Jean-marc pizano A classic case of getting off lightly by pleading to the lesser charge.
for an ontology of mental dispositions rather than an ontology of mental particulars. This sort of situation will be familiar to old hands; proposing dispositional analyses in aid of ontological reductions is the method of criticalphilosophy that Empiricism taught us. If you are down on cats, reduce them to permanent possibilities of sensation. Ifyou are down on electrons and protons, reduce them to permanent possibilities of experimental outcomes. And so on.There is, however, a salient difference between reductionism about cats and reductionism about concepts: perhapssome people think that they ought to think that cats are constructs out of possible experiences, but surely nobodyactually does think so; one tolerates a little mauvaisefoi in metaphysics. Apparently, however, lots of people do think thatconcepts are constructs out of mental (specifically epistemic) capacities. In consequence, and this is a considerationthat I take quite seriously, whereas nobody builds biological theories on the assumption that cats are sensations, muchof our current cognitive science, and practically all of our current philosophy of mind, is built on the assumption thatconcepts are capacities. If that assumption is wrong, very radical revisions are going to be called for. So, at least, I’llargue.
To sum up so far: it’s entirely plausible that a theory of what concepts are must likewise answer the question ‘What is it to have a concept?’ and, mutatis mutandis, that a theory of meaning must answer the question ‘What is it to understand alanguage?’ We’ve been seeing, however, that this untendentious methodological demand often comports with asubstantive metaphysical agenda: viz. the reduction of concepts and meanings to epistemic capacities.
Thus Michael Dummett (1993a: 4), for one illustrious example, says that “any theory of meaning which was not, or did not immediately yield, a theory of understanding, would not satisfy the purpose for which, philosophically, we require atheory of meaning”. There is, as previously remarked, a reading on which this is true but harmless since whateverontological construal of the meaning of an expression we settle on will automatically provide a corresponding construal ofunderstanding the expression as grasping its meaning. It is not, however, this truism that Dummett is commending. Rather,he has it in mind that an acceptable semantics must explicate linguistic content just by reference to the “practical”capacities that users of a language have qua users of that language. (Correspondingly, a theory that explicates the notionof conceptual content would do so just by reference to the practical capacities that having the concept bestows.)Moreover, if I read him right, Dummett intends to impose this condition in a very strong form: the capacities uponwhich linguistic meaning supervenes must be such as can be severally and determinately manifested in behaviour. “Anaxiom earns its place in the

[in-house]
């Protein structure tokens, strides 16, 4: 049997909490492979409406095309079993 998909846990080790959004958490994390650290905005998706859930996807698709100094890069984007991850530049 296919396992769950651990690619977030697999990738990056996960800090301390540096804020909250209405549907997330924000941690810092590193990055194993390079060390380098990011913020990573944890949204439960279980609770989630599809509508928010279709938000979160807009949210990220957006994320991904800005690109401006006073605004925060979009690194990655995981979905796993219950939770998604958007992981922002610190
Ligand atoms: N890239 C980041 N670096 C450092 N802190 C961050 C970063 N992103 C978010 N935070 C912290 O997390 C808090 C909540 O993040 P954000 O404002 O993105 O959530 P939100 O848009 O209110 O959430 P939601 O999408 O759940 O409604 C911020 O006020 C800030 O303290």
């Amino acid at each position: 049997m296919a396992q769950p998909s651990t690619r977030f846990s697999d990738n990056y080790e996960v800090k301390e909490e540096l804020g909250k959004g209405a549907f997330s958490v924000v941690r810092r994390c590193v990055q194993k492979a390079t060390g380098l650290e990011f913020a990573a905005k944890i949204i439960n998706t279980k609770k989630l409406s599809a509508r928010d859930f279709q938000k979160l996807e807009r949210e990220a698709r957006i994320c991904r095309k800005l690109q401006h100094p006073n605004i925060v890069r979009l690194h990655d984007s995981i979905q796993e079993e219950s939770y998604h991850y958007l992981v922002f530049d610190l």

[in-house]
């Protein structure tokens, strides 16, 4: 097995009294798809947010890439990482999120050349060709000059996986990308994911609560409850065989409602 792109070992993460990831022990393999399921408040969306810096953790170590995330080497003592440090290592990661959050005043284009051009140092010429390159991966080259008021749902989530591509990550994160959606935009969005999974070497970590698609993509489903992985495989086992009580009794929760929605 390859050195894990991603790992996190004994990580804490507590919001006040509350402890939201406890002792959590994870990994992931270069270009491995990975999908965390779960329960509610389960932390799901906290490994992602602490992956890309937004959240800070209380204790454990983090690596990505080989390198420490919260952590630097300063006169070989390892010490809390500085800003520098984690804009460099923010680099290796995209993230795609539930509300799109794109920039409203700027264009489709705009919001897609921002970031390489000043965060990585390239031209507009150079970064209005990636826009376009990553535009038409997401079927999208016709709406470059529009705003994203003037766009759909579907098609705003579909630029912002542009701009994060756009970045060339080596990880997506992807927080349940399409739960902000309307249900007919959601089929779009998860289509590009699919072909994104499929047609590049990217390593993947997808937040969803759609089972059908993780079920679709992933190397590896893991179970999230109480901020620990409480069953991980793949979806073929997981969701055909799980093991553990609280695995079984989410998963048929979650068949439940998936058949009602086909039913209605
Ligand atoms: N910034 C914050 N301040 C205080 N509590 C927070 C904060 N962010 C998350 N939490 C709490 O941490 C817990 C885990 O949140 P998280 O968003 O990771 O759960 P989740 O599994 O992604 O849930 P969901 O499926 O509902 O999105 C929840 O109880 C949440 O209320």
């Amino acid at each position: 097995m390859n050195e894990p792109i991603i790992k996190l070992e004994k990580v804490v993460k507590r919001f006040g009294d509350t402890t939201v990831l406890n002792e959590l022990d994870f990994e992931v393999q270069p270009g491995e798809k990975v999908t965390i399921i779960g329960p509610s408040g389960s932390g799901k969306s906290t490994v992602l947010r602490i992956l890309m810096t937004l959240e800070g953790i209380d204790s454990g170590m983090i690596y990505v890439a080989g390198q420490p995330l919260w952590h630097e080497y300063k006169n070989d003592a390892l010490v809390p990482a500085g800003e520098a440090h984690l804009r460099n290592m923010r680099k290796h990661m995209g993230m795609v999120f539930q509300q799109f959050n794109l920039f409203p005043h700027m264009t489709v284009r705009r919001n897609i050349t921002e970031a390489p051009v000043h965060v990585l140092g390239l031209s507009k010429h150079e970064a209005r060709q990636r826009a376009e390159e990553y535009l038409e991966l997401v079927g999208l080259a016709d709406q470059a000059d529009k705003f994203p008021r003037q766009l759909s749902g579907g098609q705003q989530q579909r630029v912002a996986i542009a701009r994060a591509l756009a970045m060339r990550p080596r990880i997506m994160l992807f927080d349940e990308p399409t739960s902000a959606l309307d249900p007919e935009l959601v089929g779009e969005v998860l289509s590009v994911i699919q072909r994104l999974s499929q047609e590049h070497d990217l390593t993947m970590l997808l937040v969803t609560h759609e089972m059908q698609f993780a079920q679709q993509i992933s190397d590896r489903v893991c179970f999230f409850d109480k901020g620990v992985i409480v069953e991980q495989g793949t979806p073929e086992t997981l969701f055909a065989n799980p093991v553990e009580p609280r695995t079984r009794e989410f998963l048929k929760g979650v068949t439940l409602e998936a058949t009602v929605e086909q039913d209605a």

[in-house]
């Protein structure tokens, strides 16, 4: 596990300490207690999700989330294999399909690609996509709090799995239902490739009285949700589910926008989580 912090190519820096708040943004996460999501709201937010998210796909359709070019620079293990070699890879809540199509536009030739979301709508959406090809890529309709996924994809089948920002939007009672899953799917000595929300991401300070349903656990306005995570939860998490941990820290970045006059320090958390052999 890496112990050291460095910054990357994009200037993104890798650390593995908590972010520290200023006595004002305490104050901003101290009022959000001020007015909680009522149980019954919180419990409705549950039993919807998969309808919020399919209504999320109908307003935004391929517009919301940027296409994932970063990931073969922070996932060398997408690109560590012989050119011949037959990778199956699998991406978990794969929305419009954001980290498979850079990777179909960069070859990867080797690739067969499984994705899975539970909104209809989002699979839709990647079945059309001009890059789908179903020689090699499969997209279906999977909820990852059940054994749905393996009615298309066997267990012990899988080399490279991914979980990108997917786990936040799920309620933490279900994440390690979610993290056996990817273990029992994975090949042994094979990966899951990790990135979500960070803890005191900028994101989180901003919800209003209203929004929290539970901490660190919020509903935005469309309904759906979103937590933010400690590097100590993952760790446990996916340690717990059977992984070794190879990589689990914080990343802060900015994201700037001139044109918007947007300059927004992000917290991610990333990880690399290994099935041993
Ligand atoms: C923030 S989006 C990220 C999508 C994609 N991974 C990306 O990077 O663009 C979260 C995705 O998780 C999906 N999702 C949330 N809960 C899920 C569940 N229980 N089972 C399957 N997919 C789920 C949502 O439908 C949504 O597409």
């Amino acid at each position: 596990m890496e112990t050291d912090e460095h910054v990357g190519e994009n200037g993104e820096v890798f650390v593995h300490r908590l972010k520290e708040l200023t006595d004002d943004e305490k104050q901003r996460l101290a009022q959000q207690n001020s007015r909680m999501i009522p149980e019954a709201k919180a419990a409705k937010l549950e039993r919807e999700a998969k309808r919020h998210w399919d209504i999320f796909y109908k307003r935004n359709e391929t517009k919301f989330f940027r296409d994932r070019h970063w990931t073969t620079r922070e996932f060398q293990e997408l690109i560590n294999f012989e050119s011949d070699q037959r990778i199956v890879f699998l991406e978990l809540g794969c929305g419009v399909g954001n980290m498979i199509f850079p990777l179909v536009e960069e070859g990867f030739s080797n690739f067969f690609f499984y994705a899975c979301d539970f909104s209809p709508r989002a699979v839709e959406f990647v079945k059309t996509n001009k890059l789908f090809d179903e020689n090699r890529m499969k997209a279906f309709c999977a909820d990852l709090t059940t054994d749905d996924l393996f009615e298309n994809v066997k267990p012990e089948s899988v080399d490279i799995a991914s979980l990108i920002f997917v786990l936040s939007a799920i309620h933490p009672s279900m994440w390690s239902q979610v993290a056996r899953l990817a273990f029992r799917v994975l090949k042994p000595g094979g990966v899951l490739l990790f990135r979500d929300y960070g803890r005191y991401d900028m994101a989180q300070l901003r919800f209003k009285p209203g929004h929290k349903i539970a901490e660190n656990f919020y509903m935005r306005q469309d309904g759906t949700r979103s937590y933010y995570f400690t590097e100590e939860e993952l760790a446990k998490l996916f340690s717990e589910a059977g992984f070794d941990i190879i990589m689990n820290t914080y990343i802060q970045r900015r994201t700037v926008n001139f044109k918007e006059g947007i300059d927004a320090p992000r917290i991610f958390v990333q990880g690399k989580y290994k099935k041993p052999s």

theory [of meaning] . . . only to the extent that it is required for the derivation of theorems the ascription of an implicit knowledge of which to a speaker is explained in terms of specific abilities which manifest that knowledge (1993b: 38; myemphasis).
I don’t know for sure why Dummett believes that, but I darkly suspect that he’s the victim of atavistic sceptical anxieties about communication. Passages like the following recur in his writings:
What . . . constitutes a subject’s understanding the sentences of a language . . . ? [I]s it his having internalized a certain theory of meaning for that language? . . . then indeed his behaviour when he takes part in linguisticinterchange can at best be strong but fallible evidence for the internalized theory. In that case, however, the hearer’spresumption that he has understood the speaker can never be definitively refuted or confirmed. (1993c: 180; noticehow much work the word ‘definitively5 is doing here.)
So, apparently, the idea is that theories about linguistic content should reduce to theories about language use; and theories about language use should reduce to theories about the speaker’s linguistic capacities; and theories about thespeaker’s linguistic capacities are constrained by the requirement that any capacity that is constitutive of the knowledgeof a language is one that the speaker’s use of the language can overtly and specifically manifest. All this must be in aidof devising a bullet-proof anti-scepticism about communication, since it would seem that for purposes other thanrefuting sceptics, all the theory of communication requires is that a speaker’s utterances reliably cause certain ‘innerprocesses’ in the hearer; specifically, mental processes which eventuate in the hearer having the thought that thespeaker intended him to have.